The fast approaching Ethereum 2.0 upgrade addresses possible inflationary aspects of the token.
The upgrade, dubbed the “London hard fork,” has already begun to roll out on test versions of the Ethereum network.
The fork will make significant changes to the way the ethereum network handles transaction fees. The new protocol imposes more predictable fees, and users will be able to bid for their transactions to be validated by miners.
The fact that a portion of the so-called gas cost will be “burned” or destroyed after each transaction is the most intriguing part for many ether investors. It means that the rate at which new coins are minted could be outpaced by the rate at which old ones are burned. The deflationary action of “burning ether” could help make Ethereum tokens more valuable.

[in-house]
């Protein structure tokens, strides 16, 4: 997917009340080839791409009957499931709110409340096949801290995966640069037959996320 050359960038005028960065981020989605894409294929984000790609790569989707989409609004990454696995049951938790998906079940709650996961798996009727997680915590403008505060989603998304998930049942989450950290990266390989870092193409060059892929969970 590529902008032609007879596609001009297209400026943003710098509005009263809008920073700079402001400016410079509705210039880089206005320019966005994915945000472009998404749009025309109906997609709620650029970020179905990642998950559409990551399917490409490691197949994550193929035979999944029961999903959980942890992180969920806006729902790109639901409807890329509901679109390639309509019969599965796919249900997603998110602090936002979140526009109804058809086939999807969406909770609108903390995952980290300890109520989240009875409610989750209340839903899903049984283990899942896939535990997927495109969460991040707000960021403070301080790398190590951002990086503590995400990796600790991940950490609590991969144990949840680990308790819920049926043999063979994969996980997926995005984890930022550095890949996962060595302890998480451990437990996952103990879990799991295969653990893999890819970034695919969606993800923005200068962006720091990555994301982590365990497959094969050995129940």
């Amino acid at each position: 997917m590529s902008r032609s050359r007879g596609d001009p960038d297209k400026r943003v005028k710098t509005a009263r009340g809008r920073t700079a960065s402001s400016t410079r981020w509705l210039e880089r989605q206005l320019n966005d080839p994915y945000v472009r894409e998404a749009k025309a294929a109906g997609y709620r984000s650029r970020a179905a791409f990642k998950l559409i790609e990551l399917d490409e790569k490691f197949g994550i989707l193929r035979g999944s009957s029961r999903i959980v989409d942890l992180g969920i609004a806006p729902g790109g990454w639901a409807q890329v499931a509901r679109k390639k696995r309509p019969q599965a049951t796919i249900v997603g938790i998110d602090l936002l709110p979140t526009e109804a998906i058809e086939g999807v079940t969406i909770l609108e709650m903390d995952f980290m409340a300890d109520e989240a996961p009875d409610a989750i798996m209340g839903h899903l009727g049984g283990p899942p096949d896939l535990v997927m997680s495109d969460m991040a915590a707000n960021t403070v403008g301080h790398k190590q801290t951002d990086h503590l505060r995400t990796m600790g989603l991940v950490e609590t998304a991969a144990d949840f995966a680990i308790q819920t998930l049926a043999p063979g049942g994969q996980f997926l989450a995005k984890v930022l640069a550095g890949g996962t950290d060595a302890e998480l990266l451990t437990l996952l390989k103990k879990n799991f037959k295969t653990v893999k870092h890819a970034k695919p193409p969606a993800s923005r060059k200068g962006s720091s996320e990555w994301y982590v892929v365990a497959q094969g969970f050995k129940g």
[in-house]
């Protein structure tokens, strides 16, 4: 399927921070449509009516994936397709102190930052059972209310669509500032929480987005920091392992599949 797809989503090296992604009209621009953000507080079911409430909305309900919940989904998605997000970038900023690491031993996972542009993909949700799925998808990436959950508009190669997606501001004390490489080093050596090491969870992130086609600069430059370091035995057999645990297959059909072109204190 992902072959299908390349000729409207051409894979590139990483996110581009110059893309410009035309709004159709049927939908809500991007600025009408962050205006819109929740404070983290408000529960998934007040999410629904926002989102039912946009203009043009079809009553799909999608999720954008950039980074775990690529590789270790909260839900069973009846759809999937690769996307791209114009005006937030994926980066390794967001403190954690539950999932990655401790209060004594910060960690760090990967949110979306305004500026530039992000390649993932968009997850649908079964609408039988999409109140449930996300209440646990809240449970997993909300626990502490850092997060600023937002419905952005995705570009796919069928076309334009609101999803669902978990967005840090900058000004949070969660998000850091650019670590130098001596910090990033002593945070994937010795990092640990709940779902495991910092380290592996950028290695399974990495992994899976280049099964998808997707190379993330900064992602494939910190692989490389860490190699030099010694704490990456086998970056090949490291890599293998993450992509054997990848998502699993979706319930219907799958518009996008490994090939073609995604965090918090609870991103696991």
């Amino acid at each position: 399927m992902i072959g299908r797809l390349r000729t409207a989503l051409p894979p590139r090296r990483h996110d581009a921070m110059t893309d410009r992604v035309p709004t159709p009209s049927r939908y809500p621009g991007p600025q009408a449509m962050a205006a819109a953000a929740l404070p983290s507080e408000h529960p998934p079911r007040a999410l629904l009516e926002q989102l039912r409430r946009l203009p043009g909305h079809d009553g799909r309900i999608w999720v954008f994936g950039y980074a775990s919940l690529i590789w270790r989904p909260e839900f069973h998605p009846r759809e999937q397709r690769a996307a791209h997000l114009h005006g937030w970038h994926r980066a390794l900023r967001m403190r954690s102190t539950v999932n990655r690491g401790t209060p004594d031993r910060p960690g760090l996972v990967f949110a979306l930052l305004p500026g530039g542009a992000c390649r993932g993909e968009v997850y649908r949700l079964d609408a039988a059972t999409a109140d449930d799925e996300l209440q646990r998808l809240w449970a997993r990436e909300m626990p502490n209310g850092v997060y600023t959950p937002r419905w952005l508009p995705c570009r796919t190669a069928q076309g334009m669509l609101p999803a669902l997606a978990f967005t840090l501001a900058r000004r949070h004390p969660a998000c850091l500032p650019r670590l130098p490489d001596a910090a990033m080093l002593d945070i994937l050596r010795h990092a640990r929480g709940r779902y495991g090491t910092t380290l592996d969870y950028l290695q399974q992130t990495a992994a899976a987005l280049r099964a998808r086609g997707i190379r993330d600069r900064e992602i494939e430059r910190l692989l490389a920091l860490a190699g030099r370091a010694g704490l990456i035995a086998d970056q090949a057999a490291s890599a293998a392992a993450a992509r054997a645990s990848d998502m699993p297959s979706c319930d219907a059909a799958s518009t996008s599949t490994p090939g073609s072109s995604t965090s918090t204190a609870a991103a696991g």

One of the well-known aspects of Bitcoin is the hard cap on the number of tokens, built into that protocol. While Ethereum doesn’t have a hard cap, the move to control possible Ether token inflation is considered a move in the Bitcoin direction, on that score.
The Ethereum upgrade will be released to the main network in early August, according to ethereum engineer Tim Beiko. The exact date of the changeover will depend on a soft consensus that determined the upgrade would occur at around block 12,965,000 of the blockchain.